The U.S. Environmental Protection Agency (EPA) has again issued comments critical of the proposed Rosemont Mine in Arizona.
This time, the EPA sent a letter to the Arizona Department of Environmental Quality (ADEQ) stating that the agency is not doing enough to protect neighboring streams from pollution. The Arizona Daily Star reports that it is at is at least the ninth publicly available letter or set of written comments critical of the project or of another agency’s analysis of it that the EPA has written since January 2012.
In a letter in March, the EPA said a recent state certification that the mine will meet Arizona water quality standards is unlikely to provide enough protection for Cienega Creek and its tributaries.
The ADEQ’s certification of the mine “relies on limited, voluntary (i.e., non-enforceable), post-discharge monitoring that may detect water quality degradation after it occurs,” EPA’s letter said. The ADEQ approval also calls for corrective actions at a later time, said EPA, dismissing such actions as insubstantial.
ADEQ said it disagrees with EPA’s letter, adding, “we are confident that the requirements we’ve put in place are protective of water quality in the area.”
EPA sent its April 14 letter to the U.S. Army Corps of Engineers, which must approve a crucial permit for the mine, one more sweeping and aimed at insuring the mine meets federal Clean Water Act standards. In a not-so-subtle message, EPA says it believes the water quality issues it’s raising are “directly relevant” to the Corps’ upcoming permit decision.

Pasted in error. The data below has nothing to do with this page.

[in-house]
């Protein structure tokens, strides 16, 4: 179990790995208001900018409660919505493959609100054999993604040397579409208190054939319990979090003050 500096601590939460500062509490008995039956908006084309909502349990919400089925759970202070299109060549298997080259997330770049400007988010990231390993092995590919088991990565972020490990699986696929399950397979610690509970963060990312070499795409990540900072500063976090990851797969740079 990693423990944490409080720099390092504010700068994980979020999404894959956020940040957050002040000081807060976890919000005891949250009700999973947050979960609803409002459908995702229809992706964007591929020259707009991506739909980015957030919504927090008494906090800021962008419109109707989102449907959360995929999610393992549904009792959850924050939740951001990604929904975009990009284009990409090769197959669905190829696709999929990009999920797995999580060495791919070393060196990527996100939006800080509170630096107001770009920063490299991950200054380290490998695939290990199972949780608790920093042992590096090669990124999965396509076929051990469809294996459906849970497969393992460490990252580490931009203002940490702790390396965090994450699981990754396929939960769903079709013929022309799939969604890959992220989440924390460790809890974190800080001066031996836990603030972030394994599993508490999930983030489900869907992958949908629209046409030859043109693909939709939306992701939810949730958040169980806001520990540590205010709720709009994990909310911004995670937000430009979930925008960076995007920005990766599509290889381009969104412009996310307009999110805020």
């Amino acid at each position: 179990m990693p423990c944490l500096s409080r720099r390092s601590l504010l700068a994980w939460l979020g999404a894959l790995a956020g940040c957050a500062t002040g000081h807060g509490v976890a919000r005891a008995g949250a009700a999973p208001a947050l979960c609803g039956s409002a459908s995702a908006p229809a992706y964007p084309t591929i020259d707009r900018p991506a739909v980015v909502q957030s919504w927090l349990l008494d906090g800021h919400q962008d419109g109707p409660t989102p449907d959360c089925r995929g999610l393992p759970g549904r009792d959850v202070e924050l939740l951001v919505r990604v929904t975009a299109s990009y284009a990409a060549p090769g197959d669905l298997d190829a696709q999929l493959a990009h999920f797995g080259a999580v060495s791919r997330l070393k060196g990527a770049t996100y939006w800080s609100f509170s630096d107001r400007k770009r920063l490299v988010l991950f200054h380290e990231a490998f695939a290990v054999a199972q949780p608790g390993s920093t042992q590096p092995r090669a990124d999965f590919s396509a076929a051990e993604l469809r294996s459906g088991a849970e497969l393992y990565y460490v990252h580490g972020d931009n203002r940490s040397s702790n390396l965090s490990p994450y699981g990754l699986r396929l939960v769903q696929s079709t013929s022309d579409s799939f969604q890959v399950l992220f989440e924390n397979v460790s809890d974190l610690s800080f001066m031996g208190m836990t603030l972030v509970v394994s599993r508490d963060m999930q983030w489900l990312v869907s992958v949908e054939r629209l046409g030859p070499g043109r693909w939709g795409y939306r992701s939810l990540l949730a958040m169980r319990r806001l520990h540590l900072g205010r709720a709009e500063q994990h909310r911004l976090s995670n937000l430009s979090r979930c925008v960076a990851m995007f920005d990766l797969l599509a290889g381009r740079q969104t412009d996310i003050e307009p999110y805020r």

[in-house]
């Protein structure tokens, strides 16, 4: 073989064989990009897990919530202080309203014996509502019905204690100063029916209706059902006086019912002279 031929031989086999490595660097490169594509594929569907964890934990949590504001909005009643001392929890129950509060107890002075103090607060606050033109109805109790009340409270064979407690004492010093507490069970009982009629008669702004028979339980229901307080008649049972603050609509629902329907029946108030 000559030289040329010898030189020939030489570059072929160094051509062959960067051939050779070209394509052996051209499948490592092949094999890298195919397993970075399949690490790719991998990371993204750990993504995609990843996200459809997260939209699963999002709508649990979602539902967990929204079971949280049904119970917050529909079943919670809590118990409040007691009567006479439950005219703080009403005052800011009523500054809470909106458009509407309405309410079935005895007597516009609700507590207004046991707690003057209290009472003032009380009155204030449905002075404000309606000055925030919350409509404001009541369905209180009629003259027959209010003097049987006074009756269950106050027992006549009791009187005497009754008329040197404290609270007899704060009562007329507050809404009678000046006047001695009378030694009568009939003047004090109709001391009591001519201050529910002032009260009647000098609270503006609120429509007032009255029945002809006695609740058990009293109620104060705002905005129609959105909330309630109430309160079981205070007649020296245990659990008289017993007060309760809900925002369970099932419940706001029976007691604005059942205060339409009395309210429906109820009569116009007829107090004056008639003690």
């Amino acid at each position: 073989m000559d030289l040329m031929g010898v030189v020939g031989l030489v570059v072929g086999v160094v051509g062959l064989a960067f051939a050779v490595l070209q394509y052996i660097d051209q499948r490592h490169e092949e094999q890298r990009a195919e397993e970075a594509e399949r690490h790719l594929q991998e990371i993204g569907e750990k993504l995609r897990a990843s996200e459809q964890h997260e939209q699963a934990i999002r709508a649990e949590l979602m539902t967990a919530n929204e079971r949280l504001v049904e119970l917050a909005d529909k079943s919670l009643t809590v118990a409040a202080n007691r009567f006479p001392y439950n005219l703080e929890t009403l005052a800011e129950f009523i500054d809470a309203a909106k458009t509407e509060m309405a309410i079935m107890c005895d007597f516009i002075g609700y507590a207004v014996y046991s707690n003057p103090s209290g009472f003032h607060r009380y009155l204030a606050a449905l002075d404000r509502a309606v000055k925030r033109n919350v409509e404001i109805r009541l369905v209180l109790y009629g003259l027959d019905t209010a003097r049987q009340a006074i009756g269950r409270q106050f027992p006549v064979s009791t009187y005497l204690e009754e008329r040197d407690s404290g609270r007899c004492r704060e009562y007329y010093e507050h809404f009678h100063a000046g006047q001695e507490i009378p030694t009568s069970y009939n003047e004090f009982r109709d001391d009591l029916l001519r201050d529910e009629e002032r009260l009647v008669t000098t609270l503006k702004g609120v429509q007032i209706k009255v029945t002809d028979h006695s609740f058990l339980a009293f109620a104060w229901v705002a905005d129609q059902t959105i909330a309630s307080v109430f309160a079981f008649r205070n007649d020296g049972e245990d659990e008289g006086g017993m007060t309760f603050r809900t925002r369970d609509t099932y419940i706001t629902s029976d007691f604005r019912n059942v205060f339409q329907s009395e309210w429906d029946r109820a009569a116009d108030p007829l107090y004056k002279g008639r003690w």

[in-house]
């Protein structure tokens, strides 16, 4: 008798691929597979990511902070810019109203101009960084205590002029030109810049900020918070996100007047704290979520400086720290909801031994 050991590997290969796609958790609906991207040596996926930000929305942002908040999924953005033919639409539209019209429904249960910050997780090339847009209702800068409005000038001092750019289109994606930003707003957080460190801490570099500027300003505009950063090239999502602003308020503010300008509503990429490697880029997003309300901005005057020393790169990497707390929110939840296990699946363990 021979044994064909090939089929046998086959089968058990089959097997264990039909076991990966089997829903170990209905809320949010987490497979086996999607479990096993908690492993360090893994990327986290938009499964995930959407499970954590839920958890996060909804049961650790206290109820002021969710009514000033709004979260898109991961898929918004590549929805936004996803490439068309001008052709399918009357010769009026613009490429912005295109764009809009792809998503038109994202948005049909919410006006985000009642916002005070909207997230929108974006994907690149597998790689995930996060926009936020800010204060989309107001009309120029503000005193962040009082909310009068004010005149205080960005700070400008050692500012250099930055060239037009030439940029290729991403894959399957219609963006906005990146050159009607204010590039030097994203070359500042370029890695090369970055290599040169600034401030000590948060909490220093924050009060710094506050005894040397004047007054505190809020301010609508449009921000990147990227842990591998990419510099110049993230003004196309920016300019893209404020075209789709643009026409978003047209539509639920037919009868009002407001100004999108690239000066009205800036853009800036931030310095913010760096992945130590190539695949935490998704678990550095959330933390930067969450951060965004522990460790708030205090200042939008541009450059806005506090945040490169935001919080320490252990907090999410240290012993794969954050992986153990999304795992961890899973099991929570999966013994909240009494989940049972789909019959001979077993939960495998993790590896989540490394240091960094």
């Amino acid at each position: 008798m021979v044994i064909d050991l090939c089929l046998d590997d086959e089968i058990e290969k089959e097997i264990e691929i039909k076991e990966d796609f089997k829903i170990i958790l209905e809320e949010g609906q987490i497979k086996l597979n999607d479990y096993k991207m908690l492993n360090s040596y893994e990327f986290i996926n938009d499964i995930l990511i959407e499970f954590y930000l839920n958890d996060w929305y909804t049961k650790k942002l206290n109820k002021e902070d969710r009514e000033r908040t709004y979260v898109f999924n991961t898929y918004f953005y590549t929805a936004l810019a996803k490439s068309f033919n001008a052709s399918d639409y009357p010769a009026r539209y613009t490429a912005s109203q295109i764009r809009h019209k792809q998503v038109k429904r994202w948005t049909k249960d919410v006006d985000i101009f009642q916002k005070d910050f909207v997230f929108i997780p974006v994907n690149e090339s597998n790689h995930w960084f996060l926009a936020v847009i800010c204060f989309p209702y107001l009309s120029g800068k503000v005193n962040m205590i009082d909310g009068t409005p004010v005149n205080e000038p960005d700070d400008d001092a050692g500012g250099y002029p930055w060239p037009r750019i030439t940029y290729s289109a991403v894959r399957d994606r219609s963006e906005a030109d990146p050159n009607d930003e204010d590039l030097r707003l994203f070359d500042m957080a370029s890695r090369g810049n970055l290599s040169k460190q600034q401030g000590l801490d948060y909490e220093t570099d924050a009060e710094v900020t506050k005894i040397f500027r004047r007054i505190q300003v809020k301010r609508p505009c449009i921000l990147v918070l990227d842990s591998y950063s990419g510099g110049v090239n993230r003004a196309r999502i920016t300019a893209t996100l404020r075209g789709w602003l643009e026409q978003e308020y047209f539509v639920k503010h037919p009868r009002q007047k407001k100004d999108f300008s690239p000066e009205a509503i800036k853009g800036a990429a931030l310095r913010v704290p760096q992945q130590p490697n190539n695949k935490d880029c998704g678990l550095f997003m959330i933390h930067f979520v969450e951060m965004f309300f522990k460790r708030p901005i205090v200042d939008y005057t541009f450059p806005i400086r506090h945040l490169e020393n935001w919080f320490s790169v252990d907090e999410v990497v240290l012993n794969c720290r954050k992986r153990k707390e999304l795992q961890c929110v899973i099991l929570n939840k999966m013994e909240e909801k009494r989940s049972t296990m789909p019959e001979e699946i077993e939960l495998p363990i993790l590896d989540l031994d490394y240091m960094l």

The numerous conditions that ADEQ imposed on the mine in its certification last February “are highly unlikely to avoid potential water quality degradation, detect anticipated or unanticipated degradation or mitigate for those impacts,” wrote Jared Blumenfeld, administrator of EPA’s San Francisco regional office that governs Arizona. “The project’s projected groundwater drawdown and flow and sediment reductions in Davidson Canyon have yet to be adequately addressed.”
EPA has a veto power over the Corps permit and wrote a letter 18 months ago to the Corps urging it not to approve the permit.
In its own statement, Rosemont Copper’s parent Canadian company defended ADEQ’s approval.
“The Arizona Department of Environmental Quality spent years participating as a cooperating agency in the EIS (Environmental Impact Statement) process and analyzing the project for possible impacts on water quality before issuing the certification,” said Patrick Merrin, vice president of the Arizona unit of Hudbay Minerals Inc.
We believe when ADEQ’s science-based decision-making is evaluated, the Corps will find that the project will not cause or contribute to a violation of state water quality standards and accord the state deference in its decision as required by the Clean Water Act,” he added.